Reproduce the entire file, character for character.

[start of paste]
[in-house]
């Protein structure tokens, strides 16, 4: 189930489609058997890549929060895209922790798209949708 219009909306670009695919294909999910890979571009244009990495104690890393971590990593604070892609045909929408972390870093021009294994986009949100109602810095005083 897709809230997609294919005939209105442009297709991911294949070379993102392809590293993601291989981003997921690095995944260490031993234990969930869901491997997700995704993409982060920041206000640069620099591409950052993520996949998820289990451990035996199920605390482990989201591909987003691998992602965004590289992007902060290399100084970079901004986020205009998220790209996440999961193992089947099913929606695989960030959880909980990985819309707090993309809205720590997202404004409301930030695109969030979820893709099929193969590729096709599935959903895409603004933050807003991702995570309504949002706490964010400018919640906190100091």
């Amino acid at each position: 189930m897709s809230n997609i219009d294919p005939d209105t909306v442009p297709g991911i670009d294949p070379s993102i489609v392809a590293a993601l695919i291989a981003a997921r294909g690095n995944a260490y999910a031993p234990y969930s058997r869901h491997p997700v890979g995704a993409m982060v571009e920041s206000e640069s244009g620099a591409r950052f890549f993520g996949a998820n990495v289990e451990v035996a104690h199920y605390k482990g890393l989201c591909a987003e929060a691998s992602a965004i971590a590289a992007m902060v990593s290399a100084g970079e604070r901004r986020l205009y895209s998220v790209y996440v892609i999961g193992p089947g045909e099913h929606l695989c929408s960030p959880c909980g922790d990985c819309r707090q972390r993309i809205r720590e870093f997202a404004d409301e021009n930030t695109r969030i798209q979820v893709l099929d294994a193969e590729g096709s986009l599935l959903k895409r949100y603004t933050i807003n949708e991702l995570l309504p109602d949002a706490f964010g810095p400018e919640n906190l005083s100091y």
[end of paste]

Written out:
[in-house]
């Protein structure tokens, strides 16, 4: 189930489609058997890549929060895209922790798209949708 219009909306670009695919294909999910890979571009244009990495104690890393971590990593604070892609045909929408972390870093021009294994986009949100109602810095005083 897709809230997609294919005939209105442009297709991911294949070379993102392809590293993601291989981003997921690095995944260490031993234990969930869901491997997700995704993409982060920041206000640069620099591409950052993520996949998820289990451990035996199920605390482990989201591909987003691998992602965004590289992007902060290399100084970079901004986020205009998220790209996440999961193992089947099913929606695989960030959880909980990985819309707090993309809205720590997202404004409301930030695109969030979820893709099929193969590729096709599935959903895409603004933050807003991702995570309504949002706490964010400018919640906190100091």
């Amino acid at each position: 189930m897709s809230n997609i219009d294919p005939d209105t909306v442009p297709g991911i670009d294949p070379s993102i489609v392809a590293a993601l695919i291989a981003a997921r294909g690095n995944a260490y999910a031993p234990y969930s058997r869901h491997p997700v890979g995704a993409m982060v571009e920041s206000e640069s244009g620099a591409r950052f890549f993520g996949a998820n990495v289990e451990v035996a104690h199920y605390k482990g890393l989201c591909a987003e929060a691998s992602a965004i971590a590289a992007m902060v990593s290399a100084g970079e604070r901004r986020l205009y895209s998220v790209y996440v892609i999961g193992p089947g045909e099913h929606l695989c929408s960030p959880c909980g922790d990985c819309r707090q972390r993309i809205r720590e870093f997202a404004d409301e021009n930030t695109r969030i798209q979820v893709l099929d294994a193969e590729g096709s986009l599935l959903k895409r949100y603004t933050i807003n949708e991702l995570l309504p109602d949002a706490f964010g810095p400018e919640n906190l005083s100091y």